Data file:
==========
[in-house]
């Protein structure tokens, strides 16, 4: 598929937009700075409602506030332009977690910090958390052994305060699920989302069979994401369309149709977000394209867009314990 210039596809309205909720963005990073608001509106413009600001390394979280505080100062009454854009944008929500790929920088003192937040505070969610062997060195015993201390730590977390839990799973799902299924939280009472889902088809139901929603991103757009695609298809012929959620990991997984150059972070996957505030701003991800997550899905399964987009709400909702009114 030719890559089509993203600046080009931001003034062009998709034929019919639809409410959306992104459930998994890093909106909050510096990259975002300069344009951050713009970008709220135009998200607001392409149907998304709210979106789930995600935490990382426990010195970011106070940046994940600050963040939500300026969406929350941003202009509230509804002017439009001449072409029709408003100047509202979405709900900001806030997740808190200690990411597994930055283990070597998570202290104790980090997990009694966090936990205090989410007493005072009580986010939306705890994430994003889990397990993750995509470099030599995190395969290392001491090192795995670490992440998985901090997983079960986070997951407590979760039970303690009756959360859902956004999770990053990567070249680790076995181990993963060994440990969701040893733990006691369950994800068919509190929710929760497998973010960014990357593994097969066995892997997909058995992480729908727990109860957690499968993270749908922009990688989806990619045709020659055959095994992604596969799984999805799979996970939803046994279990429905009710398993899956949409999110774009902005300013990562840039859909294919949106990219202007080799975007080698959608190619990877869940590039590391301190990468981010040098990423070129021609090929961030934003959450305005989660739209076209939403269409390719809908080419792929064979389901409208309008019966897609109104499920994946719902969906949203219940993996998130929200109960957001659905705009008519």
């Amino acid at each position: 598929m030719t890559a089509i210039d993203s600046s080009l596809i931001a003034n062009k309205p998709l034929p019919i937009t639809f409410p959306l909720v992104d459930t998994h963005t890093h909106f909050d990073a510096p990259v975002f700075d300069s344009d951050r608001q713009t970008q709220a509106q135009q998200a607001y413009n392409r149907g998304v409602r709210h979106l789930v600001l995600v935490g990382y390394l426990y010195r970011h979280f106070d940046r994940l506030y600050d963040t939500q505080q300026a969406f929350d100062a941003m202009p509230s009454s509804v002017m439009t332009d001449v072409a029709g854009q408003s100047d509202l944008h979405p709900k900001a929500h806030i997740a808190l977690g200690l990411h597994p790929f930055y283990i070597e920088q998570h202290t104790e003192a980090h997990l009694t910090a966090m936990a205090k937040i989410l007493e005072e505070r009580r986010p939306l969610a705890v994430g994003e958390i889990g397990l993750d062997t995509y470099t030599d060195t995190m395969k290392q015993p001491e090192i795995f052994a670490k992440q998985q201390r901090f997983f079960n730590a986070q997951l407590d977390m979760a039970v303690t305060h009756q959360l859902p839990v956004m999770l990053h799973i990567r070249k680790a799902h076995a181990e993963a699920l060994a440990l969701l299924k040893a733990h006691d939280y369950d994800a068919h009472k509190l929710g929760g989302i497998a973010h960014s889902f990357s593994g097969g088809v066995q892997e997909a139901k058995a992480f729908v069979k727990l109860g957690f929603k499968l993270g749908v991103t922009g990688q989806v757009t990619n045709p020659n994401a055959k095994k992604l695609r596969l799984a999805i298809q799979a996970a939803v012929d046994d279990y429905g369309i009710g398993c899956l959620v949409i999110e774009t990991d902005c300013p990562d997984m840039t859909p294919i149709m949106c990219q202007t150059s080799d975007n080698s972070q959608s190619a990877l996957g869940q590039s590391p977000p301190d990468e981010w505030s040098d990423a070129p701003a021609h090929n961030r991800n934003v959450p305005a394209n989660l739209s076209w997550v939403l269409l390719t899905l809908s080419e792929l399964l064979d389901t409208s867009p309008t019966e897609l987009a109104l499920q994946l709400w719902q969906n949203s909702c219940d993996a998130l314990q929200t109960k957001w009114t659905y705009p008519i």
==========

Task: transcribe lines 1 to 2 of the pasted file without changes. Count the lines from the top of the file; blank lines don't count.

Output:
[in-house]
């Protein structure tokens, strides 16, 4: 598929937009700075409602506030332009977690910090958390052994305060699920989302069979994401369309149709977000394209867009314990 210039596809309205909720963005990073608001509106413009600001390394979280505080100062009454854009944008929500790929920088003192937040505070969610062997060195015993201390730590977390839990799973799902299924939280009472889902088809139901929603991103757009695609298809012929959620990991997984150059972070996957505030701003991800997550899905399964987009709400909702009114 030719890559089509993203600046080009931001003034062009998709034929019919639809409410959306992104459930998994890093909106909050510096990259975002300069344009951050713009970008709220135009998200607001392409149907998304709210979106789930995600935490990382426990010195970011106070940046994940600050963040939500300026969406929350941003202009509230509804002017439009001449072409029709408003100047509202979405709900900001806030997740808190200690990411597994930055283990070597998570202290104790980090997990009694966090936990205090989410007493005072009580986010939306705890994430994003889990397990993750995509470099030599995190395969290392001491090192795995670490992440998985901090997983079960986070997951407590979760039970303690009756959360859902956004999770990053990567070249680790076995181990993963060994440990969701040893733990006691369950994800068919509190929710929760497998973010960014990357593994097969066995892997997909058995992480729908727990109860957690499968993270749908922009990688989806990619045709020659055959095994992604596969799984999805799979996970939803046994279990429905009710398993899956949409999110774009902005300013990562840039859909294919949106990219202007080799975007080698959608190619990877869940590039590391301190990468981010040098990423070129021609090929961030934003959450305005989660739209076209939403269409390719809908080419792929064979389901409208309008019966897609109104499920994946719902969906949203219940993996998130929200109960957001659905705009008519």